Who is this for? Those who use (or are curious about) Evernote or Markdown and are looking to improve the usefulness of either one.
Today there are not one, but two useful new tools that I urge you to consider. And both of them are made by wonderful men named Brett.
Evernote Essentials 4
Brett Kelly is introducing the fourth version of his Evernote Essentials guide. Like Evernote itself, the revised edition sports a new design and in addition to being rewritten for the newest version, it includes several new chapters.
There is an overview chapter on Evernote Business and a walkthrough of the new Reminders feature. The new edition also includes instructions on how to set up an new Evernote account for those who are yet to take the plunge.
My personal favorite new section walks you through how Brett uses the app. While I’ve always appreciated the broad appeal of both Evernote and Evernote Essentials, I found it helpful to see how Brett uses the application.
In addition to buying the book directly from Brett as an ePub, Mobi and PDF file (in other words, you can use it on everything from a PC to a Kindle to an iPad), Evernote Essentials is being released in the iBookstore for the first time ever. It’s also sporting a shiny new launch price of $15, a nearly 50% discount. If you’ve already purchased Evernote Essentials from Brett it is a free upgrade (unless you want it in the iBookstore, where it is a separate purchase).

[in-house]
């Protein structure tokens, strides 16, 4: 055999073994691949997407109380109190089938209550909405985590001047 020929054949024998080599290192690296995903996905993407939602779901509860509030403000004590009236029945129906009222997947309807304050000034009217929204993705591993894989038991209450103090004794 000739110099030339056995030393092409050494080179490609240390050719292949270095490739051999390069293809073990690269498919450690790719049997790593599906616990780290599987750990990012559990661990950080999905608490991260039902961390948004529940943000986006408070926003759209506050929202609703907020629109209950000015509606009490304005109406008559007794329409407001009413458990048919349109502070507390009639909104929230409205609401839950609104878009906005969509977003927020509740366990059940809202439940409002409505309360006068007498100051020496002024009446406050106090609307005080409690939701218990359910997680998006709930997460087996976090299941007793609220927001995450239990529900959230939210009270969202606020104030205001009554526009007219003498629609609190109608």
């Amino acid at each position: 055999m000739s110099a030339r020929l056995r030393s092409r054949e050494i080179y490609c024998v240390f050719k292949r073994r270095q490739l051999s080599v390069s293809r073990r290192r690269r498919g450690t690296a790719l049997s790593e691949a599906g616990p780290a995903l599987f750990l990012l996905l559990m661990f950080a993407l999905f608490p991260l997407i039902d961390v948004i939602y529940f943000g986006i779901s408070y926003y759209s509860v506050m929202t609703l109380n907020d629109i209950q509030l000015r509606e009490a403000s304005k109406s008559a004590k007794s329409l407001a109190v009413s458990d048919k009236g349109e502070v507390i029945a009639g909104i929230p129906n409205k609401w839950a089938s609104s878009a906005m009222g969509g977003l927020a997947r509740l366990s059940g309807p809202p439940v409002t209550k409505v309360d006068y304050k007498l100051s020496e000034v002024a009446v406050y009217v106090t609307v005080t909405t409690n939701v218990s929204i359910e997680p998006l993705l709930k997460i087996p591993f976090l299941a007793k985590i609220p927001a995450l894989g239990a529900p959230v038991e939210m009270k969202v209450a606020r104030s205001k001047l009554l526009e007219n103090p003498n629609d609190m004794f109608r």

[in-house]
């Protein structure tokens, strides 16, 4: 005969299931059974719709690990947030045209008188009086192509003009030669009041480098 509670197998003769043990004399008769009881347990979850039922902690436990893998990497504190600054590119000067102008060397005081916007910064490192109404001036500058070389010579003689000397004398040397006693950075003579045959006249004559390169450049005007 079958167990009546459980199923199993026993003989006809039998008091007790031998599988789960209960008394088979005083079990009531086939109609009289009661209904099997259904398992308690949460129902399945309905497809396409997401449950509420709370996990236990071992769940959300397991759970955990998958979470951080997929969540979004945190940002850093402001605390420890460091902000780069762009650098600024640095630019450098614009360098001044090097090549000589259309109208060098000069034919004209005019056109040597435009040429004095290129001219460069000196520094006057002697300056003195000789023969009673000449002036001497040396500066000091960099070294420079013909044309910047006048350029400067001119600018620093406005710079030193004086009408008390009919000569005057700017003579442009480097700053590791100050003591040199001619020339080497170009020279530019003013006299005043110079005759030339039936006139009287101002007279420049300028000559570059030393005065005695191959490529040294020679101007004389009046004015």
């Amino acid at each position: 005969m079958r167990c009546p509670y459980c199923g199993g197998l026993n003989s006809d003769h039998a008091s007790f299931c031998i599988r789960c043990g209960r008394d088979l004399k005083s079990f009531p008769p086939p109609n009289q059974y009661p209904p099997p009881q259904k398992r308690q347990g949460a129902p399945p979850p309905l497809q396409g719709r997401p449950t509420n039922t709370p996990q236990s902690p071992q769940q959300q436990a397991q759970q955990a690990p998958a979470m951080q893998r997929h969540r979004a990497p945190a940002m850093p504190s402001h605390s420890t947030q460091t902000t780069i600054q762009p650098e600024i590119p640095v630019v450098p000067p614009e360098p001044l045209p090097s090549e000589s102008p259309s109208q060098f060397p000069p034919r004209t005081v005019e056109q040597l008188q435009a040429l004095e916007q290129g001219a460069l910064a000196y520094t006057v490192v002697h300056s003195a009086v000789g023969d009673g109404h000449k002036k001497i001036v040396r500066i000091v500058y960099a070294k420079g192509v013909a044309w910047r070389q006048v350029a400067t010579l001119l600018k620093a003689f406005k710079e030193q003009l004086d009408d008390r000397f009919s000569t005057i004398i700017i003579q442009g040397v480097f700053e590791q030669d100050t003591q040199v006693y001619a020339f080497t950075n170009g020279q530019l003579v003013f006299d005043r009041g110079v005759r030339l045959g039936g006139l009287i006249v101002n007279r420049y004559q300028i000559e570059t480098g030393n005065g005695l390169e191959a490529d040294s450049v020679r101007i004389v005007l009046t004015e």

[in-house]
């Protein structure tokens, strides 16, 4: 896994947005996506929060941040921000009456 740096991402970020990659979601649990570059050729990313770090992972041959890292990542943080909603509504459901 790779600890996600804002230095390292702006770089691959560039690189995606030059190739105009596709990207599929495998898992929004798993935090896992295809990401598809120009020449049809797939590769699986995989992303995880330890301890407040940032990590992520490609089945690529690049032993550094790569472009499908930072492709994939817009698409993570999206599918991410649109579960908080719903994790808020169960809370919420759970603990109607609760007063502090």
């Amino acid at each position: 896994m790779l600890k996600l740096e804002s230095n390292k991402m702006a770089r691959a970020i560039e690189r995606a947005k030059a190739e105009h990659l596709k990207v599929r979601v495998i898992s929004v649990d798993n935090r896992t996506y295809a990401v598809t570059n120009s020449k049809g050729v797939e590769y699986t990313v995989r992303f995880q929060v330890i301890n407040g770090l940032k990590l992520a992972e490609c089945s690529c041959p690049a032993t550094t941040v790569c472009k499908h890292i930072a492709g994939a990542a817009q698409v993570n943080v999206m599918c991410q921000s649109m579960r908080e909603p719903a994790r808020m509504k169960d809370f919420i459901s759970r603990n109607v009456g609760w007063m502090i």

If you’re new to Evernote or just looking to up your game, there is no better place to get started than Evernote Essentials.
Brett Terpstra is finally unveiling Marked 2 to the world. I say finally as I’ve been fortunate enough to be on the beta for this app since day one, which was in April of 2012. Yes, 2012… Brett has been working on this refresh for a very long time now and it shows in the final product.
Not only has Brett refined everything Markdown geeks love about Marked, but the new version is a leap forward. The app makes it easier than ever to view and export your Markdown text into a variety of beautiful documents or formats (including HTML, PDF and Word). Brett has also started a series of videos that shows off some of the lesser known features of Marked 2.
While Marked will be a delightful addition for fans of Markdown, the new version will even prove to be a useful tool for non-Markdown users as well (but seriously folks, write in Markdown). In fact Marked 2 is one of the few applications that will make you a better writer. Why? The new keyword highlighting feature. With a single keyboard command (⌘⇧H for those keeping score) Marked will highlight the words that the Plain English Campaign suggests you avoid. If you’re prone to overusing certain words or phrases, you can add them to Marked in the Proofing tab in Preferences and they will be highlighted going forward. You can even use regular expressions to highlight similar words. Overuse adverbs? I certainly do. By adding /\S*ly/ to the “Avoid” words Marked 2 will highlight any word ending in “ly” to help you to reconsider your choices of words.
Better still, if you’re working on a specific document and need to ensure that certain terms are used with a certain level of frequency, Marked 2 makes it easy to add on the fly temporary keywords. Just open the keyword drawer (by hitting ⌘⇧K) and enter your words, phrases or expressions. Hit CMD-Enter and they will be instantly highlighted in Marked. This is ideal if you need to see keyword density.
Related Side Note
Both Brett Kelly and Brett Terpstra are two of the smartest and most generous guys I know. If you’re even the least bit curious about Evernote or Markdown, you should check out Evernote Essentials and Marked 2. I know you have far too many options for spending your hard earned money, but seriously consider boosting your productivity with two great offerings from two great independent creators.